Jones said he had faith in the staff he works with and that they need to do what they were trained to do even though they will make mistakes. But, he said he wanted them to make mistakes because it showed they were doing something.

“I expect principals to be in the classroom evaluating teachers regularly,” said Westrum. “If an area of concern keeps coming up, a conversation needs to take place.”

Jones said he would encourage improvement through staff development and best practices meetings with other districts.

Board members asked each finalist about his or her expectations of them. Klamm said she felt each one needs a true understanding of their job to ensure good policies were in place. She said would ensure, through communications, a strong relationship.

Jones said he did not want contention and expected to meet regularly with the Board. He said he has good communication skills and will use them. Jones said he expected the board members to be in the school buildings a lot and wanted advice from each one, especially the former teachers.

“I want involvement and I want to hear concerns,” he said.

Westrum said the role of any school board is to make the big decisions. His job is to carry out those decisions. He would like to see the board members visiting the schools regularly, but not manage the staff. If a concern comes across their desk instead of his, he would prefer they come to him.

Both community members and the Board were concerned with classes being cut, especially vocational and electives. Klamm said that the district cannot just prepare students for a four-year school, nor just for carpentry or mechanic jobs.

“I think schools are finally getting it, but there is more to be done,” she said. “Math and science courses need to be applied to practical futures and jobs. And, conversations about careers need to be started with students beginning in the fifth grade.”

Klamm said the addition of electives such as sports and fine arts make for a strong school and that she is a full supporter of both.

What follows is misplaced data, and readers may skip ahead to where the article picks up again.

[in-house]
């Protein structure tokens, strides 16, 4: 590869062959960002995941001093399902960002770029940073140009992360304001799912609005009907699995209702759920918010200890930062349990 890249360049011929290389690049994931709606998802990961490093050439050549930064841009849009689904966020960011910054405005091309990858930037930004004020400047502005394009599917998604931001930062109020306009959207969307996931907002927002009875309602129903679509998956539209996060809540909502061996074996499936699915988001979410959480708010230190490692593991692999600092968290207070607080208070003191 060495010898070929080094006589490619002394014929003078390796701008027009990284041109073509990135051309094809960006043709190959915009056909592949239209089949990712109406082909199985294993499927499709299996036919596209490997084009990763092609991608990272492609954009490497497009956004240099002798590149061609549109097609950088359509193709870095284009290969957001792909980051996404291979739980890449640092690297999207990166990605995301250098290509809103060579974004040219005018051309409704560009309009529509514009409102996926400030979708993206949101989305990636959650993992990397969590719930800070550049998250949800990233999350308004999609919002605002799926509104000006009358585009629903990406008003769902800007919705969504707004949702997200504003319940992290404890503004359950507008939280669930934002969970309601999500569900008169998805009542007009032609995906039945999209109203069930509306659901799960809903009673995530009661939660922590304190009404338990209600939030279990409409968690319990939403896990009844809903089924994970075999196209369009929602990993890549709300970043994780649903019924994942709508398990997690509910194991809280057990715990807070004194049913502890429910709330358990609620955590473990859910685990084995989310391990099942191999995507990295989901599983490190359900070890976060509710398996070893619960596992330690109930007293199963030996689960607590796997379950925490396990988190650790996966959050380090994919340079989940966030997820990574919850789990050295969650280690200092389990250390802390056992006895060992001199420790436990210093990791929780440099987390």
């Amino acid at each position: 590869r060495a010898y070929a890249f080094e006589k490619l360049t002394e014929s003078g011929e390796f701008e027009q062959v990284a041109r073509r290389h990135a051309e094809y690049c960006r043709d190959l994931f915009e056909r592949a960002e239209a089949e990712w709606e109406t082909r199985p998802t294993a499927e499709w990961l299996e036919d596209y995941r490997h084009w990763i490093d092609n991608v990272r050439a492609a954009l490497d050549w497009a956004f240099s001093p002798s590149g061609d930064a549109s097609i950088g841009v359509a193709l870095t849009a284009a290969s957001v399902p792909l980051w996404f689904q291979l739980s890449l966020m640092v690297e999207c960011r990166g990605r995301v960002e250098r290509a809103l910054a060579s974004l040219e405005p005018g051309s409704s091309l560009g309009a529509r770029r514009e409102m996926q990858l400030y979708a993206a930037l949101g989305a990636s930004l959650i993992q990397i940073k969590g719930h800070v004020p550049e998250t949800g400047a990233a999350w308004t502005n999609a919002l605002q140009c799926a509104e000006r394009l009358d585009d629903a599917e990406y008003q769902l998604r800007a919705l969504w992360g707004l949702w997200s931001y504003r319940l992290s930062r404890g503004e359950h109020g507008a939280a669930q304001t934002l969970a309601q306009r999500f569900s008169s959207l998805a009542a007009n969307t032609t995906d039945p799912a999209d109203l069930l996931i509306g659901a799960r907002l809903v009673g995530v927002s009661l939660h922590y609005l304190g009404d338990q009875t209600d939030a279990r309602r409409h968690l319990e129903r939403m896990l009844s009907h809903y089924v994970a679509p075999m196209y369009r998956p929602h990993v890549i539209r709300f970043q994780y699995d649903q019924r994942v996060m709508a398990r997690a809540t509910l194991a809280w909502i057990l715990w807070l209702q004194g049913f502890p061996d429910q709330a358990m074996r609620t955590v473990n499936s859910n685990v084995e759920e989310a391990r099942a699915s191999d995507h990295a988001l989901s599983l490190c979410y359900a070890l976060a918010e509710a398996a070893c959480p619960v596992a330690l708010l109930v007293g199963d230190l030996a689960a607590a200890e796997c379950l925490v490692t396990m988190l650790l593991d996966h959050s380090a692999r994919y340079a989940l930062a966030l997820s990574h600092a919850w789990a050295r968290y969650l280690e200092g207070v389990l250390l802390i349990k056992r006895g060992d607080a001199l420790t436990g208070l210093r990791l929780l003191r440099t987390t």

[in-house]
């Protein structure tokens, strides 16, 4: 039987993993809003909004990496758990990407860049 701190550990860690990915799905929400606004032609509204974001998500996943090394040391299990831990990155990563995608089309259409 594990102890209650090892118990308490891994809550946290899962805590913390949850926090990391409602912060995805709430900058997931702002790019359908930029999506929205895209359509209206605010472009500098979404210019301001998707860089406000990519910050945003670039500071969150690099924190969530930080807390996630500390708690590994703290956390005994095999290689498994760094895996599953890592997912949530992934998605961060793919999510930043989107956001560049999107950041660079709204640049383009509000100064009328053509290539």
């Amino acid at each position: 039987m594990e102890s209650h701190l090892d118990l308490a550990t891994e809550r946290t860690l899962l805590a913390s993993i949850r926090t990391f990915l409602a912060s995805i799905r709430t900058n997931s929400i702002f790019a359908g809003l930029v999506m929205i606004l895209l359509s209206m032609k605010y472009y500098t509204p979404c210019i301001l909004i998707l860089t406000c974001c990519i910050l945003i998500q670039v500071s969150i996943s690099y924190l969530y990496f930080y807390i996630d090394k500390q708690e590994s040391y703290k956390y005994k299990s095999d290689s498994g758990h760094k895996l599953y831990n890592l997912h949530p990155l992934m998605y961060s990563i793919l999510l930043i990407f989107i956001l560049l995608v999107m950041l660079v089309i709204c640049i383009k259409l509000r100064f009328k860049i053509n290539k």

Jones said he was disappointed that Little Falls had a lack of electives, especially in the agriculture and FFA areas. He also said the district needs more English electives and it needs to engage students toward their interests. By cutting electives it sends a message they aren’t valued, he said.

Because Little Falls has taken a large step with technology and the iPads in the district, Westrum was surprised there weren’t more tech programs available to the kids. He thought computer aided design courses would be a perfect fit.

To keep the line of communication open with staff, community and the Board, Jones said that he would reply to e-mails as soon as possible, but feels they are only a backup. He would rather reply to concerns or answer questions in person.

He would also like to have a radio program and would like to write a column for publication in the Morrison County Record.

“The superintendent is the face of the school and I put a high regard to the ethical approach to the job,” he said. “The community will know we are here.”

Jones said that he sees a lot of what Little Falls is looking for in himself. As a prior business owner, he would like to see partnerships with the health care industry and other businesses. He is into building relationships between them and the district.

up arrow